We all know we act differently when somebody’s watching; even more so when somebody calls us out. But what about the effect on our behaviour when the supervisor is non-human – yet still a peer? Perhaps it’s the perceived impartiality of robots that makes us take another look at our own actions. This study from Yale University investigates.
Three people and a robot form a team playing a game. The robot makes a mistake, costing the team a round. Like any good teammate, it acknowledges the error.
“Sorry, guys, I made the mistake this round,” it says. “I know it may be hard to believe, but robots make mistakes too.”
This scenario occurred multiple times during a Yale-led study of robots’ effects on human-to-human interactions.
The study, which published on March 9 in the Proceedings of the National Academy of Sciences, showed that the humans on teams that included a robot expressing vulnerability communicated more with each other and later reported having a more positive group experience than people teamed with silent robots or with robots that made neutral statements, like reciting the game’s score.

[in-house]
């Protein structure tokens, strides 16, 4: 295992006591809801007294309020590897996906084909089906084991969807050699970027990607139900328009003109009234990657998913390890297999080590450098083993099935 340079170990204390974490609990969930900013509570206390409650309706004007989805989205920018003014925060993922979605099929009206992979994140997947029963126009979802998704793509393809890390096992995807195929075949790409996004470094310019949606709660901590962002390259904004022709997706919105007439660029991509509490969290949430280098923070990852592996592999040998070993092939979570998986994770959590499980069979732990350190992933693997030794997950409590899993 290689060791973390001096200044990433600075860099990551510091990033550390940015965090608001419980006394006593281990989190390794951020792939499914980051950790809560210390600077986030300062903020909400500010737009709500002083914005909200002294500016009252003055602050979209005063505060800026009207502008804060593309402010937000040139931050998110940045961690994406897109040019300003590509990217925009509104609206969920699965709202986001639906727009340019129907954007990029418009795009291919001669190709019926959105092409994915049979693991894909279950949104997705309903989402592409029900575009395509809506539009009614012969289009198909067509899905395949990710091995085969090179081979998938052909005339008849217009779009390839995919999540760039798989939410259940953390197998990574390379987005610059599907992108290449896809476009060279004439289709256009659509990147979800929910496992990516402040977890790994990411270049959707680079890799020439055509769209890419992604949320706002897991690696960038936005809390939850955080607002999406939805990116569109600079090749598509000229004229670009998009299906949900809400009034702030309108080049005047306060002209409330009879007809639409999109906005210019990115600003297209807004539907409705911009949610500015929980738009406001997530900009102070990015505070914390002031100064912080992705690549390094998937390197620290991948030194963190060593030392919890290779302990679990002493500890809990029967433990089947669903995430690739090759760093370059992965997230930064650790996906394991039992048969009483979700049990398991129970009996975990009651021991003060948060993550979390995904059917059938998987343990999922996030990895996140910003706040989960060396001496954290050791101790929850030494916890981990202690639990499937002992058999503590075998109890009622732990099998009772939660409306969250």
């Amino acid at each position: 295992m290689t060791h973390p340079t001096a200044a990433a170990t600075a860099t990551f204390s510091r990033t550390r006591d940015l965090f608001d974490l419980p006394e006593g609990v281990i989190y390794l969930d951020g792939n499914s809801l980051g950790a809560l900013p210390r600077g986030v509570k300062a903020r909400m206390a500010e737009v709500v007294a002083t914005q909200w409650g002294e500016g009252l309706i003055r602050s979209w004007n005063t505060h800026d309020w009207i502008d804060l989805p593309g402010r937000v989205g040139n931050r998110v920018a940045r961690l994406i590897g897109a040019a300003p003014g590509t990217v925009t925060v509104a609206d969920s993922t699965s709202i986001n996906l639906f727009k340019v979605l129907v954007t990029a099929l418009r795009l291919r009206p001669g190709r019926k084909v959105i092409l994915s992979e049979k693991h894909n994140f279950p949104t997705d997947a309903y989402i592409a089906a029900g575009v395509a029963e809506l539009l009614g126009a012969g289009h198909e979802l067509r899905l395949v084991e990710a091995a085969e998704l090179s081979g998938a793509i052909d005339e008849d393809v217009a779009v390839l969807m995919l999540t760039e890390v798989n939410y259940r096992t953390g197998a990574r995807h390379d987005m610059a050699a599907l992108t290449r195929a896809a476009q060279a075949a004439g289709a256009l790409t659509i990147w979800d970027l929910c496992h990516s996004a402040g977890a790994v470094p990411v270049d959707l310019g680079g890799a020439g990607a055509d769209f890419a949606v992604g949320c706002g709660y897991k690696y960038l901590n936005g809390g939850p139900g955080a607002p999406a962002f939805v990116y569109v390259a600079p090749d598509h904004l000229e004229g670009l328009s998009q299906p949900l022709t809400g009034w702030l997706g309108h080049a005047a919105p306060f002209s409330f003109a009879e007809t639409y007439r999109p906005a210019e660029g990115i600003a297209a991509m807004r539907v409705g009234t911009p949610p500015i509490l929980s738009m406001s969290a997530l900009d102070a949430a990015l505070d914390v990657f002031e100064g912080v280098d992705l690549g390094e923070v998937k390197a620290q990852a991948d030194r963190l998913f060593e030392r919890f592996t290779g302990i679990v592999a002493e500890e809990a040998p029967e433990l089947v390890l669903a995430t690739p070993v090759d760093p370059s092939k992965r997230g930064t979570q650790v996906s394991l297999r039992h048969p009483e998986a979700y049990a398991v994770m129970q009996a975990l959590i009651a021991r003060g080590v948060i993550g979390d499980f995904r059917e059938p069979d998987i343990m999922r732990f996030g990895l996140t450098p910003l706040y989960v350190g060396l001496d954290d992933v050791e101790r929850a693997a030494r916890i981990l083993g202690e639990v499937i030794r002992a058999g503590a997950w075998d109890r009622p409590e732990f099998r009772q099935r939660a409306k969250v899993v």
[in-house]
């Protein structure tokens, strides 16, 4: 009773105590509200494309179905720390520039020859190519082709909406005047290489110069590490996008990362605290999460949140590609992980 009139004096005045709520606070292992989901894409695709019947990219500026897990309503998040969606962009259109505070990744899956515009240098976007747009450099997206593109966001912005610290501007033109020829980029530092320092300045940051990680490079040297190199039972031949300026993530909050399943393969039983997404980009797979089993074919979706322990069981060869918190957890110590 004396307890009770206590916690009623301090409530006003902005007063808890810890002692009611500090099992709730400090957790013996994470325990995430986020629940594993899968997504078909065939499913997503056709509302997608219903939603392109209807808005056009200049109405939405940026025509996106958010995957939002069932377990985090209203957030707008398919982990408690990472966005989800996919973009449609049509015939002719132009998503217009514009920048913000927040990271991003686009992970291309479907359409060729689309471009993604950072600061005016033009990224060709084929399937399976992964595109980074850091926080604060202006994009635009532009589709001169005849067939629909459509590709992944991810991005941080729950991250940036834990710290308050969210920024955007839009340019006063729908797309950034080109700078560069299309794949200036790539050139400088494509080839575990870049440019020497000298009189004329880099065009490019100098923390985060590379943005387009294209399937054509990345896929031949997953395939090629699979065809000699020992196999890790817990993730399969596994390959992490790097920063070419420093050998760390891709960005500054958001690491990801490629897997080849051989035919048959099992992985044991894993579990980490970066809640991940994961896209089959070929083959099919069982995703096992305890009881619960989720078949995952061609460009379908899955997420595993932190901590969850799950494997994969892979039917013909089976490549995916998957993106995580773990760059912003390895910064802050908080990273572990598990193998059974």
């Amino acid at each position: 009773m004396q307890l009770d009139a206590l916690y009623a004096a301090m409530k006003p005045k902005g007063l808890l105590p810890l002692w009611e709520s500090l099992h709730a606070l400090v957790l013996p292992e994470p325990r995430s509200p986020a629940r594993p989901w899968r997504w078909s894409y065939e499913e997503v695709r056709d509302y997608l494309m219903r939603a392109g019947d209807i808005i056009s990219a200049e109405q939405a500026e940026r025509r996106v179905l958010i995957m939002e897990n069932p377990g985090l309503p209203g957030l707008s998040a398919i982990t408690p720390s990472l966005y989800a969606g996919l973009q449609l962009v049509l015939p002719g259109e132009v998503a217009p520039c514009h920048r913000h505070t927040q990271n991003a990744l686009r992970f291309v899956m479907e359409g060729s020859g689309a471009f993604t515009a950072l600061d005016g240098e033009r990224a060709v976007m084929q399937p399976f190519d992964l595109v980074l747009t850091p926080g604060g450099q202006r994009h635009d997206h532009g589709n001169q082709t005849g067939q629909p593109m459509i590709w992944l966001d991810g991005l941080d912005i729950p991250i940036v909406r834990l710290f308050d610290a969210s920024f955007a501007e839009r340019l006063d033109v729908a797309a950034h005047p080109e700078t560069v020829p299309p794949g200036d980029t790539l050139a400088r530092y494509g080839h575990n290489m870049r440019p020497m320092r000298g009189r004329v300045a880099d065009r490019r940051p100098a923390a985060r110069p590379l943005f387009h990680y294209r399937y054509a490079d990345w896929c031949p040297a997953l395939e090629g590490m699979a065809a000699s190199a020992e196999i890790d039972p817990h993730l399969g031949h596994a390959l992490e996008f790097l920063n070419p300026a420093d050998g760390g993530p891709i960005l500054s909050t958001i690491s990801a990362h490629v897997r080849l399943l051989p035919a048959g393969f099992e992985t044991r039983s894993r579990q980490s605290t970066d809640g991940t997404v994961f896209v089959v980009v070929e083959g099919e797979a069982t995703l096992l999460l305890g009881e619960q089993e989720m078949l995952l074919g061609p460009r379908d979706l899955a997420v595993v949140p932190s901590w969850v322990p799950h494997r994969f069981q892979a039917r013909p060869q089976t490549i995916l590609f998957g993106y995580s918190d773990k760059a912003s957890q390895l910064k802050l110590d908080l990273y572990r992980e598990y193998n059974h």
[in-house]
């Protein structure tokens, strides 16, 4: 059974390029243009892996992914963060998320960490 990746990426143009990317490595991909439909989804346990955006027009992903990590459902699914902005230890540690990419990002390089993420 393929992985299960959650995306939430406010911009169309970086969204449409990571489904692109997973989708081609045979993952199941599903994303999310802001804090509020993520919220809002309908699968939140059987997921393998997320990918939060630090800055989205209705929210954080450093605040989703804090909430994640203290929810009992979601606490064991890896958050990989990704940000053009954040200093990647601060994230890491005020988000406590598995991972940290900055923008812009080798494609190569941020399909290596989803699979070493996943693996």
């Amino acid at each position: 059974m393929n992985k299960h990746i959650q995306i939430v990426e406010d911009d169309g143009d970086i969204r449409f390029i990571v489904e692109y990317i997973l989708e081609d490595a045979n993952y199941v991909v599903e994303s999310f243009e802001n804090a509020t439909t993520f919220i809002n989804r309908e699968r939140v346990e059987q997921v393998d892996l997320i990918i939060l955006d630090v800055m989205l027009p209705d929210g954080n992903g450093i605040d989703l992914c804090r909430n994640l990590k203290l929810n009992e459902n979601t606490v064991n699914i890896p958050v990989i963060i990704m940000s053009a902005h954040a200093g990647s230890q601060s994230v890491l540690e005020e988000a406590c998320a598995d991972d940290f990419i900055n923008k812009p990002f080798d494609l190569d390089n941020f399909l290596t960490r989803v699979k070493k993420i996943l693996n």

“We know that robots can influence the behaviour of humans they interact with directly, but how robots affect the way humans engage with each other is less well understood,” said Margaret L. Traeger, a Ph.D. candidate in sociology at the Yale Institute for Network Science (YINS) and the study’s lead author. “Our study shows that robots can affect human-to-human interactions.”
Because social robots are becoming increasingly prevalent in human society, she said, people are encountering them in stores, hospitals and other everyday places. This makes understanding how they shape human behaviour important.
“In this case,” Traeger said, “we show that robots can help people communicate more effectively as a team.”